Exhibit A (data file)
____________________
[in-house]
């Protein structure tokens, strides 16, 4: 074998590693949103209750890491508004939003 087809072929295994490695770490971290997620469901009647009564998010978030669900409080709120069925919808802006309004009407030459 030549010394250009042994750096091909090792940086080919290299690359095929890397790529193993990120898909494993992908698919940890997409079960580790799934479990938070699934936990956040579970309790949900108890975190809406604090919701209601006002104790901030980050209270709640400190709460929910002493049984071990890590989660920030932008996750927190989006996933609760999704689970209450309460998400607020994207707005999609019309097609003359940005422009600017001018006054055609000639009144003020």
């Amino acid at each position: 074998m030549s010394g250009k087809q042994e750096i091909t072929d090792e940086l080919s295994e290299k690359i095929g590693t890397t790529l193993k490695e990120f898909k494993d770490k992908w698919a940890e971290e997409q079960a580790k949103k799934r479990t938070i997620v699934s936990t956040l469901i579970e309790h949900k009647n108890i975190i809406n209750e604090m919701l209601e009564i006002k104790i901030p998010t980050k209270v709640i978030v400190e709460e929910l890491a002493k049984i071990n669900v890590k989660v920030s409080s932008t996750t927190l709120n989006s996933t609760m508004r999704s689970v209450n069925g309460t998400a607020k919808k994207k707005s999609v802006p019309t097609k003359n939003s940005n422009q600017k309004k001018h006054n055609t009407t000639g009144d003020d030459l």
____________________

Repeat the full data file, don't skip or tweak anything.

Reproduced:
[in-house]
């Protein structure tokens, strides 16, 4: 074998590693949103209750890491508004939003 087809072929295994490695770490971290997620469901009647009564998010978030669900409080709120069925919808802006309004009407030459 030549010394250009042994750096091909090792940086080919290299690359095929890397790529193993990120898909494993992908698919940890997409079960580790799934479990938070699934936990956040579970309790949900108890975190809406604090919701209601006002104790901030980050209270709640400190709460929910002493049984071990890590989660920030932008996750927190989006996933609760999704689970209450309460998400607020994207707005999609019309097609003359940005422009600017001018006054055609000639009144003020």
């Amino acid at each position: 074998m030549s010394g250009k087809q042994e750096i091909t072929d090792e940086l080919s295994e290299k690359i095929g590693t890397t790529l193993k490695e990120f898909k494993d770490k992908w698919a940890e971290e997409q079960a580790k949103k799934r479990t938070i997620v699934s936990t956040l469901i579970e309790h949900k009647n108890i975190i809406n209750e604090m919701l209601e009564i006002k104790i901030p998010t980050k209270v709640i978030v400190e709460e929910l890491a002493k049984i071990n669900v890590k989660v920030s409080s932008t996750t927190l709120n989006s996933t609760m508004r999704s689970v209450n069925g309460t998400a607020k919808k994207k707005s999609v802006p019309t097609k003359n939003s940005n422009q600017k309004k001018h006054n055609t009407t000639g009144d003020d030459l």